In a mixed farming operation, winter cleaning of pasture is a valuable tool which utilises non-selective herbicides to control grass weeds. Winter cleaning involves using products such as Gramoxone (paraquat), Simazine, plus where required Jaguar (bromoxynil & diflufenican), to remove or suppress annual weeds in lucerne based pastures.
Benefits to be gained from winter cleaning pasture include:
- Reduction in the population of herbicide resistant weeds.
- Removing problem grasses from pastures to be grazed by lambs during spring.
- Reduction of grass weeds prior to the cropping phase.
- Reduction in cereal diseases such as Take-all and Crown Rot.
- Increased Nitrogen fixation.
- Prolonged life of the pasture.
- Increased clover seed set
- Conservation of moisture for use by lucerne and clover during spring.
Historically there has been a reluctance to winter clean. A common argument being “I can’t afford to lose the feed”. This is very short term thinking and failure to undertake winter cleaning for this reason, prevents growers from capturing possibly the two largest synergies that exist between pastures and crops, being the control of grass weeds (which host disease) and the fixation of Nitrogen. Whilst there is a short term loss of feed, the benefits far out way the losses. With planning and management, grazing crops or productive perennial grass pastures can be utilised to fill the feed gap during the pasture recovery period.
The success of winter cleaning can vary greatly with seasonal conditions. It also requires preparation and planning to achieve good results. Following are some guidelines that will lead to improved results from winter cleaning:
Ideal timing is 6-8 weeks after the autumn break, whilst weeds are small but once clover is well established.
Pastures need to be grazed short and to be free of dry residue from the previous spring.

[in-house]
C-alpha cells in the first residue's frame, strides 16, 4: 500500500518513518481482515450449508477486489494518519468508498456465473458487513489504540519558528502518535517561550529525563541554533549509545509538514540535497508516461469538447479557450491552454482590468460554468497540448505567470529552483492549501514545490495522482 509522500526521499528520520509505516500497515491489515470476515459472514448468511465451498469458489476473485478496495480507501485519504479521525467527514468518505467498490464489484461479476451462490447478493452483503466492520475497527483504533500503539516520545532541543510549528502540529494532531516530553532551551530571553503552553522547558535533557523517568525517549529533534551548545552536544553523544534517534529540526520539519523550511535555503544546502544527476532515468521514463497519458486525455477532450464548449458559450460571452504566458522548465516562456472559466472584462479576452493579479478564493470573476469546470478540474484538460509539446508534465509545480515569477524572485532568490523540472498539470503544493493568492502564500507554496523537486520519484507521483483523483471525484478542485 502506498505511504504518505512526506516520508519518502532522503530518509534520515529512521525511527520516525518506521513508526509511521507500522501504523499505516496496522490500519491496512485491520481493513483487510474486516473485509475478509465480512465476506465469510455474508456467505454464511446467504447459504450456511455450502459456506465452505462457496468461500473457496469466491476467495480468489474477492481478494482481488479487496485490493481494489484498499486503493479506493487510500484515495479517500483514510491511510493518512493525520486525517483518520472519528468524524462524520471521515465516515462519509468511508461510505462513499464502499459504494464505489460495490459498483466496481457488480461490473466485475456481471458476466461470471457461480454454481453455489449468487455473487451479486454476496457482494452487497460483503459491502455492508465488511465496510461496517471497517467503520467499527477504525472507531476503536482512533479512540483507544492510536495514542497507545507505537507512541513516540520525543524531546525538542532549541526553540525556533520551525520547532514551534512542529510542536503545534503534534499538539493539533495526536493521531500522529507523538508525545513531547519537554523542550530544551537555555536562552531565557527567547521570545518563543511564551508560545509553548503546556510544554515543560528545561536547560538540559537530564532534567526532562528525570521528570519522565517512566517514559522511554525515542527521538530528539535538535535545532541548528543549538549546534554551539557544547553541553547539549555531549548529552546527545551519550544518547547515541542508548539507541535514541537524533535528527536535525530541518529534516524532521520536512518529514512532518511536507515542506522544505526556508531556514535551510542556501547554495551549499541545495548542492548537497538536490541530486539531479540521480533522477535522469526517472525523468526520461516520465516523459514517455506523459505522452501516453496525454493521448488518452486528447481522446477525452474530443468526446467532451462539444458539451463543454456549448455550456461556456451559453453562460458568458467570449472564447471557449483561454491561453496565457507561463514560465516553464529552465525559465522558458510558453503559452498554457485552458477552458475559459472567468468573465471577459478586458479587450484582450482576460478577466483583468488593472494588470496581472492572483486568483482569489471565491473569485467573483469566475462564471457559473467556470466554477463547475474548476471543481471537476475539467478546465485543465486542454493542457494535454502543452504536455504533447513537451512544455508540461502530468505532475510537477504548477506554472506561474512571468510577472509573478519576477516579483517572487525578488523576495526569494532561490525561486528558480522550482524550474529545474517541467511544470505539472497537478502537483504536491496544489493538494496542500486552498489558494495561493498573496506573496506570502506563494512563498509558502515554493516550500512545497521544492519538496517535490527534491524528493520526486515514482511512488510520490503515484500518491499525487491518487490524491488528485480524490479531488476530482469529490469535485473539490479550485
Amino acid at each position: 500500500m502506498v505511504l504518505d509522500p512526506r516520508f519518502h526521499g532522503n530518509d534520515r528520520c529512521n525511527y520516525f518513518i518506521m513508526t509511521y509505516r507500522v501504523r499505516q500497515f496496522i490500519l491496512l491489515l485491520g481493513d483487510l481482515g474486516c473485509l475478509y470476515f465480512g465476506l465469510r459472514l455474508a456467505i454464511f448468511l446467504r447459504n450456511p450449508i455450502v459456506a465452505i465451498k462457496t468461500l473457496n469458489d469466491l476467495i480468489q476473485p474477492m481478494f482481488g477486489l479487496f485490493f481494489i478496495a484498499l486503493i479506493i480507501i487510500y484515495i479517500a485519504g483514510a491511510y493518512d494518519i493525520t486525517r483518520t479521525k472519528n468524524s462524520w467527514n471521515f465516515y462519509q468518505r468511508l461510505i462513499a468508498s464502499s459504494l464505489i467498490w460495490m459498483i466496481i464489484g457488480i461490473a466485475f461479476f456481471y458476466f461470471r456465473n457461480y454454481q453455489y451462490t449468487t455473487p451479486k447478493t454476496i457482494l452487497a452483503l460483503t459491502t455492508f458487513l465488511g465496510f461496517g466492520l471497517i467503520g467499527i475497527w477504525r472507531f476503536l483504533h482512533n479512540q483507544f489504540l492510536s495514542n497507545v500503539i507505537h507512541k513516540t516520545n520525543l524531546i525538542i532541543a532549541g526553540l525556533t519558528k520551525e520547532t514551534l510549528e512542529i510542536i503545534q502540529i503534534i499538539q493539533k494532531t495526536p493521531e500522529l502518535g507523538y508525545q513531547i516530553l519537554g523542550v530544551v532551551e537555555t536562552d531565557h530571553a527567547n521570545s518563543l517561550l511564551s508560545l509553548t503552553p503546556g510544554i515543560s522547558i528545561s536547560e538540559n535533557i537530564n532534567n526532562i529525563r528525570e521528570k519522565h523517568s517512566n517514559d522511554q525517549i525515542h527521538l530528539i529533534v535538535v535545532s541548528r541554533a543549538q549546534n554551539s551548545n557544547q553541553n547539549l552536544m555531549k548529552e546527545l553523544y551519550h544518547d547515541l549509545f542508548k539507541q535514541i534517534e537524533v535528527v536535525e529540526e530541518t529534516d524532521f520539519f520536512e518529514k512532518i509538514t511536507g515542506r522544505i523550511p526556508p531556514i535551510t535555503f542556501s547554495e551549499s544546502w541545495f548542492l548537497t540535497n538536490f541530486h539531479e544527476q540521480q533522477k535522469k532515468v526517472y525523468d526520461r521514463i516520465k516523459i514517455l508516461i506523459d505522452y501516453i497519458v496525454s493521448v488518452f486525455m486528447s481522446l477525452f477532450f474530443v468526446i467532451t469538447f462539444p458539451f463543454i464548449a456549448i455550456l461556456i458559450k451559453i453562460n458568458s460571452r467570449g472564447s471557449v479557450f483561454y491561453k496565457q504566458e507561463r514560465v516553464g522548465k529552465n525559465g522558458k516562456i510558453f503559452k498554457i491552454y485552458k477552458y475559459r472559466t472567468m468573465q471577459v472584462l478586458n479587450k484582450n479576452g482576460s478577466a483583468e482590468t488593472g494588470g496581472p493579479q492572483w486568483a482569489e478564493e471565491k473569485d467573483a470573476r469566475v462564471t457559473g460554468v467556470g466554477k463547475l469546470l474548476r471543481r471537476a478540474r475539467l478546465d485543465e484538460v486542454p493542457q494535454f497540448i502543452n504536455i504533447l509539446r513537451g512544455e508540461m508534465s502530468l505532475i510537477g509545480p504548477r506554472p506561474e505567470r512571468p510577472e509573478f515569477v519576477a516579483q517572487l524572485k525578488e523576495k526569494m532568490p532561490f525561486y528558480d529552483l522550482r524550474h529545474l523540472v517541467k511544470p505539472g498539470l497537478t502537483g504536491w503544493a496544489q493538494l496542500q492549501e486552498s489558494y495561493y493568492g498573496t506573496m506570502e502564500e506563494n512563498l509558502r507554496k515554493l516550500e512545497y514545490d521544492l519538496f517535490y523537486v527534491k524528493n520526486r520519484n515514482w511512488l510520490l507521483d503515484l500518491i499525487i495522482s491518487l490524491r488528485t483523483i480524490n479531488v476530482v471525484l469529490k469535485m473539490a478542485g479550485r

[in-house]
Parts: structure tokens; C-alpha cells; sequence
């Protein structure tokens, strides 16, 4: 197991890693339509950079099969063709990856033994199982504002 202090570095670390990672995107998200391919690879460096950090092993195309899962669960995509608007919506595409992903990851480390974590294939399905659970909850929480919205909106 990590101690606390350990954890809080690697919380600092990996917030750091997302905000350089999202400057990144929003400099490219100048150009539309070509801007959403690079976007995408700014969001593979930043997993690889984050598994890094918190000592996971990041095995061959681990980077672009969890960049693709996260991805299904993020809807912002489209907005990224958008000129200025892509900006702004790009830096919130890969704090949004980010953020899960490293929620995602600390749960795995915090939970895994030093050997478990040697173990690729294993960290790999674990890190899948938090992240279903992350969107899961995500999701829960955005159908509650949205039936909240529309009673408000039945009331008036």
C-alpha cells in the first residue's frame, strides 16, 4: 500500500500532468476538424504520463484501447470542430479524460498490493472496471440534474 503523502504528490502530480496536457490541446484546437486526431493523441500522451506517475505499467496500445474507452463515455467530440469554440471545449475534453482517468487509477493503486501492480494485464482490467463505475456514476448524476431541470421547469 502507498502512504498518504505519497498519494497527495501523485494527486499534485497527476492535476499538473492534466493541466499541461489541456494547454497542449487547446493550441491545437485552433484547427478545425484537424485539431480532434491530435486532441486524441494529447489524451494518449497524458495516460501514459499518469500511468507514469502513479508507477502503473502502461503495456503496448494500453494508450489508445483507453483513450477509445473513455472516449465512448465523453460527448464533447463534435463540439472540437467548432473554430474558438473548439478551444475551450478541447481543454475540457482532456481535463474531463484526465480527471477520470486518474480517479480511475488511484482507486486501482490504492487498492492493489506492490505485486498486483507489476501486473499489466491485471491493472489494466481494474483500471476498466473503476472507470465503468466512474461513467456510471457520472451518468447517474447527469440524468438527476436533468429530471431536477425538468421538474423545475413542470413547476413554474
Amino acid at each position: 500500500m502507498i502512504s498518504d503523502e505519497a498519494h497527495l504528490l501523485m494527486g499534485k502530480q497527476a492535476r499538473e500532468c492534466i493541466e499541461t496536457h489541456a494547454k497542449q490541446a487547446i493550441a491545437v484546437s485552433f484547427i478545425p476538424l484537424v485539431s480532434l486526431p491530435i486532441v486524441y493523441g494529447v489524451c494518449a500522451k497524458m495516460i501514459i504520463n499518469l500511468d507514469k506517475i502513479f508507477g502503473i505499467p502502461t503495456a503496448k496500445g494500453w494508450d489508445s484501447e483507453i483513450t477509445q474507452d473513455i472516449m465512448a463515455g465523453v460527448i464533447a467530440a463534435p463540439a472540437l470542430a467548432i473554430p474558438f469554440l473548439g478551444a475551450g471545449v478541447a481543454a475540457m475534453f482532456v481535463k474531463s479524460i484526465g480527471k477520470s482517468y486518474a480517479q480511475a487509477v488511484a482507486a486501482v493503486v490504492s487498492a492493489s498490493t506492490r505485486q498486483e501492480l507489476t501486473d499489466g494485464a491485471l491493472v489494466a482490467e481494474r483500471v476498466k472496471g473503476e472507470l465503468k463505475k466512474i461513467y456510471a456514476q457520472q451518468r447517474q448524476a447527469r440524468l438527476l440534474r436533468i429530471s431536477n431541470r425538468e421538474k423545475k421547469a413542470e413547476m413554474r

Good soil moisture is beneficial to the result.
Simazine is taken into the weeds through the roots; therefore rainfall soon after application leads to improved results.
Paraquat is a contact herbicide, so high water rates (100L/ha) leads to more consistent results.
Heavy grazing post–application can improve results.
An adequate population of clover and perennial pasture species having good nutrition, must be present to take the place of weeds.
With a good early break and ideal growing conditions this year, many pastures are in a less than ideal condition to winter clean. However, astute managers have been able to target specific paddocks by using high stocking rates and rotational grazing to achieve good results.
Consideration needs to be given to alternative control measures such as spray topping, or for smaller areas cutting silage or hay from pastures that have high grass weed pressure, which are unable to be winter cleaned.
The ideal timing for winter cleaning is two years prior to commencement of the cropping phase.
Experience suggests that if a pasture can be winter cleaned for two consecutive years during a pasture phase, or if winter cleaning can be used strategically with spray topping, hay or silage, grass weeds can be significantly reduced or even eliminated. Consistent effective results from winter cleaning requires planning and grazing management for several months prior to the time of application. They also require a positive attitude, plus a willingness to make it work in order to obtain the benefits.